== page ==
Mixed signals – Huawei and the US
Editor's note: Freddie Reidy is a freelance writer based in London. He studied history and history of art at the University of Kent, Canterbury, specializing in Russian history and international politics. The article reflects the author's opinions, and not necessarily the views of CGTN.
The US appears poised to install its third 90-day extension to the license offered to Huawei Technologies Co. Ltd. that allows US companies to continue to do business with Huawei. This is the latest development in a series of manoeuvres since President Trump added the Chinese technology giant to the Entity List in May this year, citing security concerns. Adding Huawei to the Entity List has meant an effective ban on products and services unless specifically authorized by the White House.
The initial 90-day license and the extensions reflect both the protracted nature of the issue and the importance of a resolution with seemingly limited alternatives and benefits to either party. The apparent reason for granting an extension appears to be the need for 3G and 4G support which Huawei currently offers the US's most remote rural areas who are dependent on cellular connectivity.
In many ways Huawei has become talismanic for President Trump's wider policies toward the People's Republic of China. The President is keen to be seen as not merely defending American jobs from foreign competitors but also defending US strategic interests. The White House sees China's Huawei as a threat to national security. However, there is little evidence thus far of any security threats that current Huawei infrastructure poses, though the political capital from these reforms is strong even if the facts don't support it.
In practice, Huawei offers the most economically competitive solution for telecommunications infrastructure and thus it is hard to exclude the company from the list of bidders for major contracts.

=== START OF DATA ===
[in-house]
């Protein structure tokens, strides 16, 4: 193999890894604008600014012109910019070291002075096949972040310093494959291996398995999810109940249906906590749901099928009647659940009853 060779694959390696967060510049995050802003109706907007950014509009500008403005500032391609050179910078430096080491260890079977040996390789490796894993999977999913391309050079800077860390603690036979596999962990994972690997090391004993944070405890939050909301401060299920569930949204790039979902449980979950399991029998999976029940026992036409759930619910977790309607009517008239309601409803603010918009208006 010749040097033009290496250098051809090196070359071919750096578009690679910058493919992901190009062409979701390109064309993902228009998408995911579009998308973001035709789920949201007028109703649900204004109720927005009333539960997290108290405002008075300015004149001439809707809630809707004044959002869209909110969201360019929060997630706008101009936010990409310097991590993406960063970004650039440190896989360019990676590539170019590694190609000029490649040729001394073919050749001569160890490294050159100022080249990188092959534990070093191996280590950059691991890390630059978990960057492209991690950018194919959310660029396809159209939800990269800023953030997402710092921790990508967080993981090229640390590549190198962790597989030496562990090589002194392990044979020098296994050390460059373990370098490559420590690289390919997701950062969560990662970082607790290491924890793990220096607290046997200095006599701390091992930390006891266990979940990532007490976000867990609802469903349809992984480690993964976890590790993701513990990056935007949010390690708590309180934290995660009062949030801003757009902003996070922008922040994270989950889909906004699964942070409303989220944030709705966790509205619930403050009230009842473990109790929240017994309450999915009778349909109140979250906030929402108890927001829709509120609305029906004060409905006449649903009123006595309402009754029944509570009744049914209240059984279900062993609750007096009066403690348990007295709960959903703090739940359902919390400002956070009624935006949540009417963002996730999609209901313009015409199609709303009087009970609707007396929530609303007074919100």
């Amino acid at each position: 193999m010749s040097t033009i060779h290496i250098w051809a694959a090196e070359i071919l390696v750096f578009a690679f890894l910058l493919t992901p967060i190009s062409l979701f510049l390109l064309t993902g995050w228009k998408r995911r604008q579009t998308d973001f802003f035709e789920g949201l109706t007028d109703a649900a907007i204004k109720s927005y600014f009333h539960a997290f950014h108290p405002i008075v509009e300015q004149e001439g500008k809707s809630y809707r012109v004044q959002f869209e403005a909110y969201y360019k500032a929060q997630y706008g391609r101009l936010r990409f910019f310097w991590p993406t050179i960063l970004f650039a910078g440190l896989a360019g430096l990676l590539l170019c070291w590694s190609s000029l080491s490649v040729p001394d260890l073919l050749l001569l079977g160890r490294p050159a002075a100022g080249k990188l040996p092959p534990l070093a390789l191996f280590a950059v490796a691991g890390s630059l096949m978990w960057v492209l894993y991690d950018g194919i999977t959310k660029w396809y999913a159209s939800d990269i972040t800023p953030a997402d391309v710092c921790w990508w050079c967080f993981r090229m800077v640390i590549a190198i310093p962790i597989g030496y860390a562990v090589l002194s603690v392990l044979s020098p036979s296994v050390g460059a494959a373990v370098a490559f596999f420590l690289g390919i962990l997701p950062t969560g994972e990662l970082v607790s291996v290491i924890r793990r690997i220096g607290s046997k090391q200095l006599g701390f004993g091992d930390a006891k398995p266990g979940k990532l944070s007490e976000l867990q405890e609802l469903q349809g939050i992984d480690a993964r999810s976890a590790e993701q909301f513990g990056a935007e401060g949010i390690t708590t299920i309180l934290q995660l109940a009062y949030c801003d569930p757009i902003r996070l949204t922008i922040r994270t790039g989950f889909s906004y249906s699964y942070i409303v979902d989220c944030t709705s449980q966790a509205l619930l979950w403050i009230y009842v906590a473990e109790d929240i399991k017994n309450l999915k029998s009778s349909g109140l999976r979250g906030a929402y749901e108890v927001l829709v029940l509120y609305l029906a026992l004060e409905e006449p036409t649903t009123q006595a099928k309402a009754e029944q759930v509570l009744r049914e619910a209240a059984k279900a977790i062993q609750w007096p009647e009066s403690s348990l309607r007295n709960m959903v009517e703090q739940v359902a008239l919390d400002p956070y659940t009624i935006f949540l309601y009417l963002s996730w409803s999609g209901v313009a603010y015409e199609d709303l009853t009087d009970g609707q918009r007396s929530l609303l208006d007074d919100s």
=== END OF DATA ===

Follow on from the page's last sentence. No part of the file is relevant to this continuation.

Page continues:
Initially the Trump administration had also attempted to apply considerable pressure to US allies who may be contemplating appointing Huawei for future 5G contracts.
Australia subsequently removed Huawei from its bidding process. The United Kingdom also came under considerable pressure with questions being raised over UK membership of the Five Eyes intelligence alliance between Australia, Canada, New Zealand and the United States.
Then Prime Minister Theresa May resisted this pressure however, citing assurances from UK security services MI5 and GCHQ that any attempted threat could be countered and the decision has been postponed. NATO ally Germany also declared they would not block a Huawei bid, so the Trump position has become a little more isolated among allies that the US would be sharing intelligence with.
Aside from infrastructure projects, Huawei in the second quarter of this year accounted for 17.7 percent of global smartphone market share, behind South Korea's Samsung with 22.9 percent and ahead of US rival Apple inc. with 10.2 percent.
After Huawei's appearance on the Entity List, Google also announced that Huawei would be blocked from their Android mobile operating system's "core" functionality thus offering a more basic version of the open source system.
In response, Huawei launched HongmengOS or, as it is known in anglophone markets, HarmonyOS. The operating system isn't simply limited to smartphones but also has the ability to serve as a platform for other devices such as smart speakers, printers and domestic appliances in what is referred to as the Internet of Things; namely a network of devices connected to the internet which can be controlled remotely by the user.
To Google, the loss of market share in the world's second largest manufacturer of smartphones as well as the market position of China is surely a blow, and emblematic of similar losses other companies will have as a consequence of the trade war.
The impact of this loss is far greater than just China though. As Chinese firms continue to expand into emerging markets the prevalence of Chinese devices is also increasing and so in a crowded field the US presence abroad has become thwarted by domestic policy.
There is no question that the US-Sino trade war is putting a significant burden on the ambitions of many American and Chinese firms. The initial 90-day license awarded to Huawei was an early indication of the need for the firm's services and highlights the international interconnectivity of which many nations are a part. Protectionist policies in technology are only proving to limit the potential of the industry and thwart a more universal experience which for so long had been an issue.
To that end, Microsoft President Brad Smith cautioned against the potential mistake of "(drawing) some new digital iron curtain down the Pacific Ocean — I think that would hold back the United States and would hold back the democracies of the world."